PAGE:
WASHINGTON — Republican Sen. Orrin Hatch, an opponent of the recently enacted health care overhaul, says Justice Elena Kagan should not take part in the widely expected Supreme Court consideration of the new law.

Hatch’s call is part of the broad legal and political maneuvering on both sides for the most favorable conditions surrounding court review of President Obama’s signature domestic policy accomplishment.

His comments came the same week that Virginia Attorney General Ken Cuccinelli said he plans to file a motion to take the case directly to the Supreme Court, bypassing an appeals court, after he won a federal judge’s ruling in December against the law’s requirement that most Americans buy health insurance.

On Monday, a second federal judge declared the law unconstitutional. Two other judges have upheld it.

Hatch said he is sure that Kagan participated in discussions about the law and challenges to it while she served in the Justice Department as Obama’s top Supreme Court lawyer. Hatch told Fox News that he believes Kagan “should recuse herself,” although he noted the justice alone will make that determination.

The Utah senator also voted against Kagan’s confirmation to the Supreme Court in August.

The issue of Kagan’s participation looms if the justices’ views on the health care law divide along ideological lines. Her absence in such a situation could leave the court split 4-4, which would prevent it from settling the subject with a uniform set of rules for the entire country.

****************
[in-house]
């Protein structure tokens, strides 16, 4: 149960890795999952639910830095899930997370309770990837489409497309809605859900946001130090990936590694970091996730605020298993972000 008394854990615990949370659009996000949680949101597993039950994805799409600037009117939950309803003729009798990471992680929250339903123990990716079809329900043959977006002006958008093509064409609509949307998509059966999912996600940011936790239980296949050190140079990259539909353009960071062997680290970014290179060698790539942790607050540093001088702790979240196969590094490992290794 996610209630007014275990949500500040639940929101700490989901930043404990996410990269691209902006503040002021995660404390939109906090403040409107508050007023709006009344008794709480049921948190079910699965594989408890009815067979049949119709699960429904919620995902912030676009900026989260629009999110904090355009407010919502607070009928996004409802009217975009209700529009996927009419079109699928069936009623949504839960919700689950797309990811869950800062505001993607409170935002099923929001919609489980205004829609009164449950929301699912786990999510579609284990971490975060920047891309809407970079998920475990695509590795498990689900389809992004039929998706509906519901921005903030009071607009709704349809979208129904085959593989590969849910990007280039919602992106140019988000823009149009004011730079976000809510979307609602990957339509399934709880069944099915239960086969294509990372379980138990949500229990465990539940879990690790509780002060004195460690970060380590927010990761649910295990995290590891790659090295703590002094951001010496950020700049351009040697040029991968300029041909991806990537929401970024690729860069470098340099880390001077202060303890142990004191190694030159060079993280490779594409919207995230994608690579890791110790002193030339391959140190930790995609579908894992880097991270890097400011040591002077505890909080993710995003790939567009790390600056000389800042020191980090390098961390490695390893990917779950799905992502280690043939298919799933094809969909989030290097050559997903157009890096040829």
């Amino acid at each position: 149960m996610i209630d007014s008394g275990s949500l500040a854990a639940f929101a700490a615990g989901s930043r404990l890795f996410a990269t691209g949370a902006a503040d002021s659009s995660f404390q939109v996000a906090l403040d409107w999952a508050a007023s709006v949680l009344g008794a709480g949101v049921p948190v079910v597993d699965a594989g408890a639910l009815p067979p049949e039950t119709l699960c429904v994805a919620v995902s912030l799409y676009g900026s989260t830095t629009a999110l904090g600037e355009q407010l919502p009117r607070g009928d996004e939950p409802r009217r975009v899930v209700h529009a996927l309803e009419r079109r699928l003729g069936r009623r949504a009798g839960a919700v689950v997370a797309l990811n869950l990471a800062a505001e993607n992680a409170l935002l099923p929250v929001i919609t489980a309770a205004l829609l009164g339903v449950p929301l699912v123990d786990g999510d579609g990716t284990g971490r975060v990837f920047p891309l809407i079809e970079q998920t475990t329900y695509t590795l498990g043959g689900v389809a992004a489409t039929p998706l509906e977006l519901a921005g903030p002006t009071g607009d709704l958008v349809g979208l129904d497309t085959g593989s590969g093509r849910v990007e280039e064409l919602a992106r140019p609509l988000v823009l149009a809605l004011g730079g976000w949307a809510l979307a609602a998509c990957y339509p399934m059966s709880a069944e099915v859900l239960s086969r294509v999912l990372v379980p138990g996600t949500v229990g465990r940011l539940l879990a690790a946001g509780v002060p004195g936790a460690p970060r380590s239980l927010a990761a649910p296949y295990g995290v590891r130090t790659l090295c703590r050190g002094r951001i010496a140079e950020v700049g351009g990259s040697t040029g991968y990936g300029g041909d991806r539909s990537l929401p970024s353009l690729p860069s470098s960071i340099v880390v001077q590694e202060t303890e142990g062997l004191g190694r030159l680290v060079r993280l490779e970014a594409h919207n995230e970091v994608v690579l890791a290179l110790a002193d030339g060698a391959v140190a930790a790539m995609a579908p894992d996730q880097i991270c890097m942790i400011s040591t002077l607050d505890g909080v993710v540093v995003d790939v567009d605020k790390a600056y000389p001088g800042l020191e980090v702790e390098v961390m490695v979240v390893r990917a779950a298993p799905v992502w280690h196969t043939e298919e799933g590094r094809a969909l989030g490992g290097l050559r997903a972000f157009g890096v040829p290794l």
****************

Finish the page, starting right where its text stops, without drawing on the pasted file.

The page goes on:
Kagan addressed her participation during her confirmation hearing.

She said then that she “attended at least one meeting where the existence of the litigation was briefly mentioned, but none where any substantive discussion of the litigation occurred.” Kagan left the administration in August, about five months after the health care overhaul became law.

A federal law sets conditions for when judges who formerly worked for the government should bow out of cases.

Stephen Gillers, an ethics expert and law professor at New York University, said he thinks Kagan can take part in the case if her involvement was limited and did not include offering advice about how to defend the law.

“She should not be sitting in the matter if she is essentially reviewing her own advice as a government lawyer,” Gillers said.